Although ovarian cancer may occur at any age, it is more common in older women, in the age group of 50 years and above. India has the world’s second-highest ovarian cancer incidence. Since the 1980s, there has been a growing drift of ovarian cancer in our country. Medicircle is conducting an exclusive series featuring eminent oncologists and specialists so that people can get direct and more reliable information from them.
Dr. Renuka Gupta has been practicing Gynaecology for the last 15 years at Indore. She is the Director of Gupta Health Clinic and her areas of interest are infertility, laparoscopic surgeries, and high-risk pregnancies. She has been associated with Bombay Hospital and Hinduja Hospital in the past.
Dr. Renuka explains, “A cyst is a fluid-filled cavity. If it is in the ovary, it's an ovarian cyst. The female body tends to make an ovarian cyst every month. Every month a female gets ovulation. Ovulation is a process in which the follicle which has fluid-filled inside it, gets ruptured. When there are ruptures, the female gets menses and the fluid goes away with that. Sometimes it does not rupture and the fluid keeps on collecting and collecting and it takes the form of a cyst. The ovarian cyst can be benign, meaning functional. A functional cyst is filled with hormonal fluid. Cyst can also be pathological – means it will be filled with solid elements and can be called a tumor. A hormonal fluid-filled cyst is not a tumor and can be managed by different modes like medicines, conservatives, surgery, etc. So every cyst is not a reason to panic.”
One can very well go ahead with infertility treatment, without fear of ovarian cancer
Dr. Renuka mentions, “When there is ovulation, there is rupture which leads to menses. This keeps on happening month after month. It is a hypothesis that repeated trauma can cause cancer. So, by that hypothesis, ovulation itself is a risk of cancer as there is trauma through repeated ruptures.
In infertility treatment, drugs are given to have multiple ovulations. So as per the hypothesis, it is said that infertility drugs can cause ovarian cancer. However, there have been multiple studies that point towards the fact that there is no link between infertility drugs and ovarian cancer. So, women can very well go ahead with it. No pregnancy, no breastfeeding is a risk factor, in fact.”
Obesity is not a very high-risk factor of ovarian cancer
Dr. Renuka says, “A high-fat diet is always considered a risk factor for different types of cancers. But even these do not have any strong association with ovarian cancer. Even if it leads to cancer, it is a very low-grade, low-risk cancer. It can be diagnosed very early and managed very easily. Overweight is associated with other cancers like endometrial cancer but it is not strongly linked to ovarian cancer.”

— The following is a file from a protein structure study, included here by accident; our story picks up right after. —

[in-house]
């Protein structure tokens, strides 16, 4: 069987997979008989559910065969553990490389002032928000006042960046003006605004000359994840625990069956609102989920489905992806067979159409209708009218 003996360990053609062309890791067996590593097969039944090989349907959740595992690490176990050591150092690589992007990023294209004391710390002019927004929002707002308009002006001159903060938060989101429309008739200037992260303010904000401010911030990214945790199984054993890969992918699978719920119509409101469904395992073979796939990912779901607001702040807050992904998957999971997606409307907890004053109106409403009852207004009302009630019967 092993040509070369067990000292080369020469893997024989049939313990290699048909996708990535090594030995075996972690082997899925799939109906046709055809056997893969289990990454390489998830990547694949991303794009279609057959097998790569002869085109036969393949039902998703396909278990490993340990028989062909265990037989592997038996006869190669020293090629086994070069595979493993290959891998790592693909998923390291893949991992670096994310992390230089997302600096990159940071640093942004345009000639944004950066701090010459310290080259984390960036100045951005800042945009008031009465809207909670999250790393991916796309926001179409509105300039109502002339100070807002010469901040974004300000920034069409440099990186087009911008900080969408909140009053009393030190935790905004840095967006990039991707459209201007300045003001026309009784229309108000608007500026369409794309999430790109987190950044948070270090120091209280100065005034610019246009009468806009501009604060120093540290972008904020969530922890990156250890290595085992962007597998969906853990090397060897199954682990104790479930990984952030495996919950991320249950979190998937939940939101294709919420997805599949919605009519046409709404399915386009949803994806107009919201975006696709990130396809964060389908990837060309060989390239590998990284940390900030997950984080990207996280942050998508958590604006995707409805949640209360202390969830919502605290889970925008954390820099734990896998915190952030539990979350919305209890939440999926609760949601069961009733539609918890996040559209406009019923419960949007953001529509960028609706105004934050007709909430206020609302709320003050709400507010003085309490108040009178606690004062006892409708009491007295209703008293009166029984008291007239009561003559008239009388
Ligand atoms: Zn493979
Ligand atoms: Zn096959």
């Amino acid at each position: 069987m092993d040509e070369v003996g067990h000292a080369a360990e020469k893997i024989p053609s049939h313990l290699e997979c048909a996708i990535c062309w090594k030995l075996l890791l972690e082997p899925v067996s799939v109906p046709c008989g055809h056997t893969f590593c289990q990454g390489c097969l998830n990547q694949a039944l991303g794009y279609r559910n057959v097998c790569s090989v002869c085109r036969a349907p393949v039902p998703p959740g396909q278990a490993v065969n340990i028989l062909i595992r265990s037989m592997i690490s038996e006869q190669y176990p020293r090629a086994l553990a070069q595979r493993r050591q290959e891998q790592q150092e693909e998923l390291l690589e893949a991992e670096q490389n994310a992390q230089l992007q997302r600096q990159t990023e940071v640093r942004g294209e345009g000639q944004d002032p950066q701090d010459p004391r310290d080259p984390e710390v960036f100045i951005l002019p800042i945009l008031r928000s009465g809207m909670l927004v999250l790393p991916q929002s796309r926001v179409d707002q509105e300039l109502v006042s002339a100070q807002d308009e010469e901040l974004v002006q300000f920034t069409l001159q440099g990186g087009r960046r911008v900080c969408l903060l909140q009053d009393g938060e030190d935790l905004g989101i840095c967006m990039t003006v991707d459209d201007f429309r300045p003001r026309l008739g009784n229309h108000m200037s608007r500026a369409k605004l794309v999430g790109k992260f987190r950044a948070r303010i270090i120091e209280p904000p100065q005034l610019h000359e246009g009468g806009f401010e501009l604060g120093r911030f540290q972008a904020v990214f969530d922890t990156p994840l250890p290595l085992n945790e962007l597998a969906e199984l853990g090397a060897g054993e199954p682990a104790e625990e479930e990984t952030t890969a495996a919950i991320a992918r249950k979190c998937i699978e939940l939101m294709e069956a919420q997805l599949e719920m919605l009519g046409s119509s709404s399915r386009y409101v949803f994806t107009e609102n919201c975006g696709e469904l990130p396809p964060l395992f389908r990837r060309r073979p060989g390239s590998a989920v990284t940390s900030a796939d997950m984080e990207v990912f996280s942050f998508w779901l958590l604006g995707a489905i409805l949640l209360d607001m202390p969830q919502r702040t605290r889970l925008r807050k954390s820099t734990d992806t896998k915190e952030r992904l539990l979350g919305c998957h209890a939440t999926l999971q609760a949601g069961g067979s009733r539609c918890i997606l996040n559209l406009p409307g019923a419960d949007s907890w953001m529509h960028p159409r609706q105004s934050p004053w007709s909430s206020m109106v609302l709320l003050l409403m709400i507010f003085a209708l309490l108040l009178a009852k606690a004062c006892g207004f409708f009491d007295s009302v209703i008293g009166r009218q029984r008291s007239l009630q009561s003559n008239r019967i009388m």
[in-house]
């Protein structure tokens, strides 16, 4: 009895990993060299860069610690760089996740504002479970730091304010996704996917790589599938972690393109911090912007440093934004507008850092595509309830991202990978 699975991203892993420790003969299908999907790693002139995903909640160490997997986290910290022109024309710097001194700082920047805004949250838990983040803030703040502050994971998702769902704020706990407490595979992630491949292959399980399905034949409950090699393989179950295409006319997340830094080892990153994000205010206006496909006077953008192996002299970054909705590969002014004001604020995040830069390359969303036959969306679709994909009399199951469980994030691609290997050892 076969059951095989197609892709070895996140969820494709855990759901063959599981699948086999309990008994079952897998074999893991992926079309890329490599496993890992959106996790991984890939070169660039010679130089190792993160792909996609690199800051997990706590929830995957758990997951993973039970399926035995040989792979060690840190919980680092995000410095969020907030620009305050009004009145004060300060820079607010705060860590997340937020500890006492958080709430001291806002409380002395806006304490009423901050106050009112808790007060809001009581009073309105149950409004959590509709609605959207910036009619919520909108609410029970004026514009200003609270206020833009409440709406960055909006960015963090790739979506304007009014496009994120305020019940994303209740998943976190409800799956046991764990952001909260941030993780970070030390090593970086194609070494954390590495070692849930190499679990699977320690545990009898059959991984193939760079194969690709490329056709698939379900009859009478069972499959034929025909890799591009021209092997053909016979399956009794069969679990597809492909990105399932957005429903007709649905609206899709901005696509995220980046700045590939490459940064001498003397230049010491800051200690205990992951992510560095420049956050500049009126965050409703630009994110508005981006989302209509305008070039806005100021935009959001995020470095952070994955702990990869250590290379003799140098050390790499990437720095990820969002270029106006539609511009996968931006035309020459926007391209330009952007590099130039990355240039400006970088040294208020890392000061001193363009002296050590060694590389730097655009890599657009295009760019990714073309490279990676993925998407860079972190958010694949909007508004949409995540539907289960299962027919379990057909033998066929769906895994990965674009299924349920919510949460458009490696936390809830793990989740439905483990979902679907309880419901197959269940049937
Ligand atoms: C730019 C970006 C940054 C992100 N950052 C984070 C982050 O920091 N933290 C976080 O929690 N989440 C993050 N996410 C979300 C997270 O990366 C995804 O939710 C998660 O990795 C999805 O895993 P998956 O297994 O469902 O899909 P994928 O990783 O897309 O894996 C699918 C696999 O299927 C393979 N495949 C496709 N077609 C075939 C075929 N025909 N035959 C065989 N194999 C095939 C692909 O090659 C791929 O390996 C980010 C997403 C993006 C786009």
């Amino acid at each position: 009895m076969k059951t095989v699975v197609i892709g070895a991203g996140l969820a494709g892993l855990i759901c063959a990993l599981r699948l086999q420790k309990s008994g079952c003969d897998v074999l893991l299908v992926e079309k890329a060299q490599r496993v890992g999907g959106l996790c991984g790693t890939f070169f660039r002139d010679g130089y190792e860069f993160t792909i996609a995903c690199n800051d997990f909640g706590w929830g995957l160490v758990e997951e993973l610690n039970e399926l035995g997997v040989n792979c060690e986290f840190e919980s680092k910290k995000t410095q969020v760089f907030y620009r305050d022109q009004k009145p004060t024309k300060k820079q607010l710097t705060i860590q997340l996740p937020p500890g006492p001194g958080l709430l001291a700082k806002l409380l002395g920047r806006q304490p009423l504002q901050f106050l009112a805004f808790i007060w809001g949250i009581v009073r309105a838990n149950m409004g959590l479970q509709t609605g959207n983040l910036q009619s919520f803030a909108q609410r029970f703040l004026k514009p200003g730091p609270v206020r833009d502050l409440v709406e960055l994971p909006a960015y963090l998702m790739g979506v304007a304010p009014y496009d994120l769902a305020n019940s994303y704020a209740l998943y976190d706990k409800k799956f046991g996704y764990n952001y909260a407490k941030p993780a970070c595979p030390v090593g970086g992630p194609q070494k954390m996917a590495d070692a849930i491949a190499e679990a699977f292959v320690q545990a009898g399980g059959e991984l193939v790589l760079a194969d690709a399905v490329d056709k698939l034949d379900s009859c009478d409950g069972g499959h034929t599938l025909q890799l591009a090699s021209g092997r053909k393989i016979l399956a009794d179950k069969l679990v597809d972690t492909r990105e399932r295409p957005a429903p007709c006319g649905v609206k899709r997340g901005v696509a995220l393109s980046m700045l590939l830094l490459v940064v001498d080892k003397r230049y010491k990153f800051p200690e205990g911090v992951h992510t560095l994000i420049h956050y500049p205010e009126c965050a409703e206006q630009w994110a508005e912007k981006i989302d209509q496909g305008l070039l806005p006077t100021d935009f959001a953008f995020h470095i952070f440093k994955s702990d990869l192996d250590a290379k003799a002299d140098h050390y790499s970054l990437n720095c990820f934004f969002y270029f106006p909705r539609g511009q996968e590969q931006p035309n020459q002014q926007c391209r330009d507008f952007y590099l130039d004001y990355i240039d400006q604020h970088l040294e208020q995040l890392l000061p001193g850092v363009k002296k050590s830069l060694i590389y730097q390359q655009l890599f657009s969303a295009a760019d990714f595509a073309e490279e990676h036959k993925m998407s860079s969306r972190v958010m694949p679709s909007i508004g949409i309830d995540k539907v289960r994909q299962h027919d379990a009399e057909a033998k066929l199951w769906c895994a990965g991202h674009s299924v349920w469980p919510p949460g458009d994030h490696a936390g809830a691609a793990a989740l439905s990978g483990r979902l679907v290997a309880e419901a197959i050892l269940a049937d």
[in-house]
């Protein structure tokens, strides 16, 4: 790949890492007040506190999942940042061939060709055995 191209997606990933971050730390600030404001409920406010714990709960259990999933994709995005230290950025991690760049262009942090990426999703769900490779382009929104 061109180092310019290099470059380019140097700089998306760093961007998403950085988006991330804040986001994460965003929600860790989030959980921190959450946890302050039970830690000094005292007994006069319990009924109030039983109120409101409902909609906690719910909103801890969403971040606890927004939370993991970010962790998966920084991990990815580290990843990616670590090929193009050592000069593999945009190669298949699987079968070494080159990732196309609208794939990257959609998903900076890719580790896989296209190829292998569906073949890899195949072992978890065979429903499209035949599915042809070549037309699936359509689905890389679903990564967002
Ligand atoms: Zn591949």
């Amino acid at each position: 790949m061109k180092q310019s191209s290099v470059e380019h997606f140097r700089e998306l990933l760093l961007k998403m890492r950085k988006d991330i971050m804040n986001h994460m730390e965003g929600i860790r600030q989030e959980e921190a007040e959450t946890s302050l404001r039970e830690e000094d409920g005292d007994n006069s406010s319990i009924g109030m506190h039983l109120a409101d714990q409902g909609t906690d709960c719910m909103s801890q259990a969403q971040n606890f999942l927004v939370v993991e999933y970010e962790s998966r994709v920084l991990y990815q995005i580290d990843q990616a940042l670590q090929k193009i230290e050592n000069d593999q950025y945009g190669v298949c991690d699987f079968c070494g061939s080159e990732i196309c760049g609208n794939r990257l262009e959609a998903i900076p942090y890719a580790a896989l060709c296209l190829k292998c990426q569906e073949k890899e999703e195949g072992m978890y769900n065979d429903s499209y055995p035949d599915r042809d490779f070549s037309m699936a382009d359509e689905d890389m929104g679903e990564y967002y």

Preventive measures of ovarian cancer
Dr. Renuka advises, “You can take many measures to prevent ovarian cancer but 100 % safety is not guaranteed because many ovarian cancers are genetically related meaning the mutation is in the family. So, if there is any type of cancer in the family, be it ovarian, breast, pancreas, colon, etc, the offspring have a risk of acquiring it. Particularly one gene that needs to be mentioned in this context is the BRCA gene. If it is positive, then there are 80% chances that the daughter will get breast cancer too if a mother has suffered from it. Also, there are 40% - 50% chances that she will get ovarian cancer. Any surgery will not 100% protect. What we can do is that after the age of 45, after a female has completed her reproductive life, we can remove the ovaries. It will decrease the chances but complete elimination of the risk of ovarian cancer is not possible.
Other preventive measures are pregnancy and breastfeeding. And if you are going for surgery to remove the uterus, simultaneously, you should remove the tubes even if they are healthy, because keeping the tubes increases the risk of ovarian tumor. So by removing the tube at the time of hysterectomy, we protect the ovary in the long term as it is responsible for increasing the risk of ovarian cancer. So, these are the things that we can do as a preventive measure.”
Women should not neglect their well-being after menopause
Dr. Renuka emphasizes, “The onset of ovarian cancer in women is generally between 60 to 65 years of age. After menopause, women generally start neglecting their bodies. This is the thought process that needs to be changed. Instead of neglecting themselves, they need to take care of themselves. They should routinely go for investigations and ultrasound as the onset of ovarian cancer is very silent and if the malignancies are detected very late, then it is difficult to manage. Routine health checkups would help in picking up the problem at a very early stage and morbidity and mortality will be very less even if cancer gets detected."
(Edited by Amrita Priya)